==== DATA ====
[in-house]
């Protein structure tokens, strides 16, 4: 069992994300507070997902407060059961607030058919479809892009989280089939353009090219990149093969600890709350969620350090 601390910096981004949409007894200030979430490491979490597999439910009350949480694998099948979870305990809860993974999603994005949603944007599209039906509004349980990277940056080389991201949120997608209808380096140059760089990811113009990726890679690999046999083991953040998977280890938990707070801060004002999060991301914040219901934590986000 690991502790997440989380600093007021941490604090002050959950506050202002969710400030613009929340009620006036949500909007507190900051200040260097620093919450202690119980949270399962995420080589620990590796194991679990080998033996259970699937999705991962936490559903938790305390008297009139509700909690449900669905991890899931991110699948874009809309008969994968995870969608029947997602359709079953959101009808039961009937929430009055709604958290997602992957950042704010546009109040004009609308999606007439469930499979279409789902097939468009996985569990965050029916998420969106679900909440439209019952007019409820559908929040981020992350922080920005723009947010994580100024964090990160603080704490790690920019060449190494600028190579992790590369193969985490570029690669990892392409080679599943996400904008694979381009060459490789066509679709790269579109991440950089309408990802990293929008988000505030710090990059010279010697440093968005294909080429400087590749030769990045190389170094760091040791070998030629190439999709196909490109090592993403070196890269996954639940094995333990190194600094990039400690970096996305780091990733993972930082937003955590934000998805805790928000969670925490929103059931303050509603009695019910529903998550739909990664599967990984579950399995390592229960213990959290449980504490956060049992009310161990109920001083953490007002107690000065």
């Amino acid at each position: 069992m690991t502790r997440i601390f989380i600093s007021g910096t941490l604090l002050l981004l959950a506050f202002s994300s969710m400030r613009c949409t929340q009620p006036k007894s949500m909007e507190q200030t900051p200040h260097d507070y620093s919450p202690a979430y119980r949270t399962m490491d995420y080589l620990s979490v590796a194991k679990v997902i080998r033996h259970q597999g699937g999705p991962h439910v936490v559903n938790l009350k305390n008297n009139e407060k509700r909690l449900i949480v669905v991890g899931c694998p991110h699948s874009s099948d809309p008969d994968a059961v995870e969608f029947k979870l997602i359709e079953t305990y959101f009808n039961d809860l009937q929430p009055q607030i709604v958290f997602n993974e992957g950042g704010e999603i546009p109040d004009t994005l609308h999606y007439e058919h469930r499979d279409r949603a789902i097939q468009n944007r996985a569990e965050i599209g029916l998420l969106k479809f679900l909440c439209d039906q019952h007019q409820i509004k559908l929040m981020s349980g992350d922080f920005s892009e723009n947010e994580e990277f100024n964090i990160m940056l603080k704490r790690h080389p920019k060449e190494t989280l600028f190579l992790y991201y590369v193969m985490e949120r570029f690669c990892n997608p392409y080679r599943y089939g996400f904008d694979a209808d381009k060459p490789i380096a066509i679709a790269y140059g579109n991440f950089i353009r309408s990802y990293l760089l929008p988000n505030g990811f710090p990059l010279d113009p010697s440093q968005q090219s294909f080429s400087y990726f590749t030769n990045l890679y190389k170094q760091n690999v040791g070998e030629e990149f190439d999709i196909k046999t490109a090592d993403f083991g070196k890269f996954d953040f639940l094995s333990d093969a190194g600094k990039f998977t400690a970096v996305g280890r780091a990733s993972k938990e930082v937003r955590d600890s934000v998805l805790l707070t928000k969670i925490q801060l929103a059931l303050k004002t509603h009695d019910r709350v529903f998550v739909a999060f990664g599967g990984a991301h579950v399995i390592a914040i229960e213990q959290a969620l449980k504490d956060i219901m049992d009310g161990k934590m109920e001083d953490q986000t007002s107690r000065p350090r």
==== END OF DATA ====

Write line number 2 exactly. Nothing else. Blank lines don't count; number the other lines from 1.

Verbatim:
């Protein structure tokens, strides 16, 4: 069992994300507070997902407060059961607030058919479809892009989280089939353009090219990149093969600890709350969620350090 601390910096981004949409007894200030979430490491979490597999439910009350949480694998099948979870305990809860993974999603994005949603944007599209039906509004349980990277940056080389991201949120997608209808380096140059760089990811113009990726890679690999046999083991953040998977280890938990707070801060004002999060991301914040219901934590986000 690991502790997440989380600093007021941490604090002050959950506050202002969710400030613009929340009620006036949500909007507190900051200040260097620093919450202690119980949270399962995420080589620990590796194991679990080998033996259970699937999705991962936490559903938790305390008297009139509700909690449900669905991890899931991110699948874009809309008969994968995870969608029947997602359709079953959101009808039961009937929430009055709604958290997602992957950042704010546009109040004009609308999606007439469930499979279409789902097939468009996985569990965050029916998420969106679900909440439209019952007019409820559908929040981020992350922080920005723009947010994580100024964090990160603080704490790690920019060449190494600028190579992790590369193969985490570029690669990892392409080679599943996400904008694979381009060459490789066509679709790269579109991440950089309408990802990293929008988000505030710090990059010279010697440093968005294909080429400087590749030769990045190389170094760091040791070998030629190439999709196909490109090592993403070196890269996954639940094995333990190194600094990039400690970096996305780091990733993972930082937003955590934000998805805790928000969670925490929103059931303050509603009695019910529903998550739909990664599967990984579950399995390592229960213990959290449980504490956060049992009310161990109920001083953490007002107690000065």